Question: What should you do with used cooking oil? Should you:
a) Tip it down the drain, maybe just washing it down the plughole while you do the rest of the dishes or
b) Seal it up in a non-recyclable container and put it in the trash, with the rest of your landfill-destined garbage?
If you answered a) and you also live in New York, then you’re part of a problem that blocks the city’s sewers almost every day. In an amazing 60% of the city’s sewer blockages, the problem is caused by discarded grease, says Crain’s Aaron Elstein, and in Queens that figure is 80%.
“Experts say one reason Queens’ sewers get blocked so often is that a lot of food is prepared in the city’s most diverse borough,” writes Elstein, “where residents, who hail from 120 different countries, might not be familiar with the best grease-handling practices.”
It’s easy to blame the immigrants, but the decades-old sewer infrastructure in Queens plays its part, with pipes that are half the diameter of those elsewhere. The borough is also more susceptible to floods when sewers do get blocked because it’s a flood basin.
There are alternatives to just burying the grease, although only for restaurants which do a lot of frying. Last year, New York Mayor Bill de Blasio mandated that the city’s heating oil should come from 20% biodiesel oil by 2034, which gives restaurants a market for their used oil. That’s up from 2% today. That’s good news for New York’s grease processors, who have seen a 50% drop in prices over the past six years.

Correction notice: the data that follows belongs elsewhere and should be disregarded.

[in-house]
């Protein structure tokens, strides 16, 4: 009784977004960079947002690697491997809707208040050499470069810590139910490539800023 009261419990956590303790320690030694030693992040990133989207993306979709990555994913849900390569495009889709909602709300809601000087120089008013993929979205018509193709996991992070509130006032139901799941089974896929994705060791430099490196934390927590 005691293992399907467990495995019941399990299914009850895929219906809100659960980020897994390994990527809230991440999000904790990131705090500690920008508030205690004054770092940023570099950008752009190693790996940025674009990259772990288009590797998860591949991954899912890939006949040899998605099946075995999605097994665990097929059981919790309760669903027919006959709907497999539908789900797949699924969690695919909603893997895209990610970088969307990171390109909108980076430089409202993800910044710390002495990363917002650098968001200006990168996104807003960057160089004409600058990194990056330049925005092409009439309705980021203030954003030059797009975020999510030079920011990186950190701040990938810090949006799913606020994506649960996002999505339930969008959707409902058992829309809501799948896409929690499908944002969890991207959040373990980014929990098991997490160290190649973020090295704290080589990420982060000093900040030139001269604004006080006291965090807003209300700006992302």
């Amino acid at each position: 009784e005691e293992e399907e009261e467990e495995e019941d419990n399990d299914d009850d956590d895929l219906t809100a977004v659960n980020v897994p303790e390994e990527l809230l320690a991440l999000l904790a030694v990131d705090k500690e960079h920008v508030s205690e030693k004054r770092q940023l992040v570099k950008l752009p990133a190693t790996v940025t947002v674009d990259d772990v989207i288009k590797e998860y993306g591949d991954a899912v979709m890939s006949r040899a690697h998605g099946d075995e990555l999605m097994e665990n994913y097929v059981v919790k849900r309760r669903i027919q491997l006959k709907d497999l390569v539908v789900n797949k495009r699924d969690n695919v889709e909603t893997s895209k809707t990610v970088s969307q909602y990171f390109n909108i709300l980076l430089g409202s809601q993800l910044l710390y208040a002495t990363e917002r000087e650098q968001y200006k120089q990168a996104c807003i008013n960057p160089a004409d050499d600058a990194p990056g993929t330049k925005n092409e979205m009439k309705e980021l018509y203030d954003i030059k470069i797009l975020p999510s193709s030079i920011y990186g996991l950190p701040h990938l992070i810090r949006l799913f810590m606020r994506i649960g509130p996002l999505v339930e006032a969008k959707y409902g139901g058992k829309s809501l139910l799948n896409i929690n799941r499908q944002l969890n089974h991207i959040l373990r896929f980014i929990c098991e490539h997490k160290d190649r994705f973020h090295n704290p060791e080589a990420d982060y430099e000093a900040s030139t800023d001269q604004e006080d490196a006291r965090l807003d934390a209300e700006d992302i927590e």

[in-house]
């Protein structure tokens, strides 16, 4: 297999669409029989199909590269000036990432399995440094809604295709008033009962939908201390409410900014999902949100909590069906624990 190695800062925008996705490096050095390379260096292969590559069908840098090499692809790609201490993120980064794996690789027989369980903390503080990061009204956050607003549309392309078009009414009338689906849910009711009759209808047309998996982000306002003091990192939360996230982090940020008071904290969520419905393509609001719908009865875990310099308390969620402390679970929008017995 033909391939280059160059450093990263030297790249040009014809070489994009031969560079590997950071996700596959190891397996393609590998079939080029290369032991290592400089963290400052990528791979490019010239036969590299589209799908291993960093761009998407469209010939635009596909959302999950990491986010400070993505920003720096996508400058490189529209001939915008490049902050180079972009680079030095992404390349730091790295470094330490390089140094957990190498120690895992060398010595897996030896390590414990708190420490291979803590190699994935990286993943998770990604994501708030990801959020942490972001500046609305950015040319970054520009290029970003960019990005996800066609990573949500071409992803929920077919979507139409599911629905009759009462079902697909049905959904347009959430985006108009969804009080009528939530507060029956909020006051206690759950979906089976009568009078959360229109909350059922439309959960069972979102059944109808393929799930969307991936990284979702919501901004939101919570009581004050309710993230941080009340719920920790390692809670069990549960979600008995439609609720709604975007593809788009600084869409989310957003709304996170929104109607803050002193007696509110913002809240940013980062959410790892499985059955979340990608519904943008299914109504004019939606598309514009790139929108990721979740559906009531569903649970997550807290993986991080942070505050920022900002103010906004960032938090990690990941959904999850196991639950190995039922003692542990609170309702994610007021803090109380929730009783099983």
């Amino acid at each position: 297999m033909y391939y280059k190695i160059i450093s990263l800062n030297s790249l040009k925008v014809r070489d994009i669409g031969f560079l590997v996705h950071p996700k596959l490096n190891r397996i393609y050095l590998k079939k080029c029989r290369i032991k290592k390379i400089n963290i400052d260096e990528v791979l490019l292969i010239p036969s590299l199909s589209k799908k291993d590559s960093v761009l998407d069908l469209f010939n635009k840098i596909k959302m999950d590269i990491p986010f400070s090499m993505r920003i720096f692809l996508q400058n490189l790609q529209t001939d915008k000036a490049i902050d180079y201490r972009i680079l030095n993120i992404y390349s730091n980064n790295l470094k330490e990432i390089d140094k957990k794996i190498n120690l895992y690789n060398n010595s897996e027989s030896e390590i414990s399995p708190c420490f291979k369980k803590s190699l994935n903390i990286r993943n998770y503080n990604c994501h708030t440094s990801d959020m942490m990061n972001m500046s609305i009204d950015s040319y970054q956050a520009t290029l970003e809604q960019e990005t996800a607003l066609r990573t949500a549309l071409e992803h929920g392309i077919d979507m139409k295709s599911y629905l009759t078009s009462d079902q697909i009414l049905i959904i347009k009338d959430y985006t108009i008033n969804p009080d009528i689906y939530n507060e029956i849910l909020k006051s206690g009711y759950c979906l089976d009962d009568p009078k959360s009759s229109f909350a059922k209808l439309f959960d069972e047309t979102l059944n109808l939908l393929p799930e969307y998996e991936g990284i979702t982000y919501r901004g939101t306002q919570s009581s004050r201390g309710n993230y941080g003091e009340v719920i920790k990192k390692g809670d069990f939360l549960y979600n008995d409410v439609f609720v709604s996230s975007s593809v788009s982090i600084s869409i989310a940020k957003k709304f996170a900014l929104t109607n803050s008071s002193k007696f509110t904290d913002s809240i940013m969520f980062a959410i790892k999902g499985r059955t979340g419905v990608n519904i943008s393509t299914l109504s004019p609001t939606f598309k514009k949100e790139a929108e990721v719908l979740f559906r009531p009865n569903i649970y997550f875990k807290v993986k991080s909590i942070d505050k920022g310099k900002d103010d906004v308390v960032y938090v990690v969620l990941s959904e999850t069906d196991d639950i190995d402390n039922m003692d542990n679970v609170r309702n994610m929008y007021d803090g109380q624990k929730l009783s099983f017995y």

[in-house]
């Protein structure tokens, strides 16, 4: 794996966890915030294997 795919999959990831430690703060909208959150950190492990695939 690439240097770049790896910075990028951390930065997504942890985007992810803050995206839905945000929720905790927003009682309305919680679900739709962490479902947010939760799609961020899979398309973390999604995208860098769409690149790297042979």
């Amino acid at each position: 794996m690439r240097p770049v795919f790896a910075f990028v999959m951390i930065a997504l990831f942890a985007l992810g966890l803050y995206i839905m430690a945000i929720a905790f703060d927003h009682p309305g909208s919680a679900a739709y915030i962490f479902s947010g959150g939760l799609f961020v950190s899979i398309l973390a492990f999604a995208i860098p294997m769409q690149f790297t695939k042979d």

But not all oil can be turned into biodiesel. Only the oil from deep-fat fryers is usable without a lot of refining. That burned gunge left in the bottom of your own kitchen pans can only be dumped–but not down the sink or the toilet, remember.
And lest you thought that great balls of congealed grease blocking up the city’s sewers were the most disgusting thought this article would force upon you, think again: “Trap grease,” writes Elstein, “the icky assemblage of oily food scraps and water, typically isn’t repurposed for humans but is ‘sometimes turned into [puppy chow],’ [former city sewer chief Bob] Adamski said.” Think about that next time you catch a whiff of some cheap dog food.
Grease, then, is a serious business, not just for the trouble it causes when disposed of badly, but as a resource. The news for Queens is good, with $6 billion budgeted to fix up the sewer system. But no matter where you live, just remember that while fat may no longer be bad for your health, it is bad for your drains.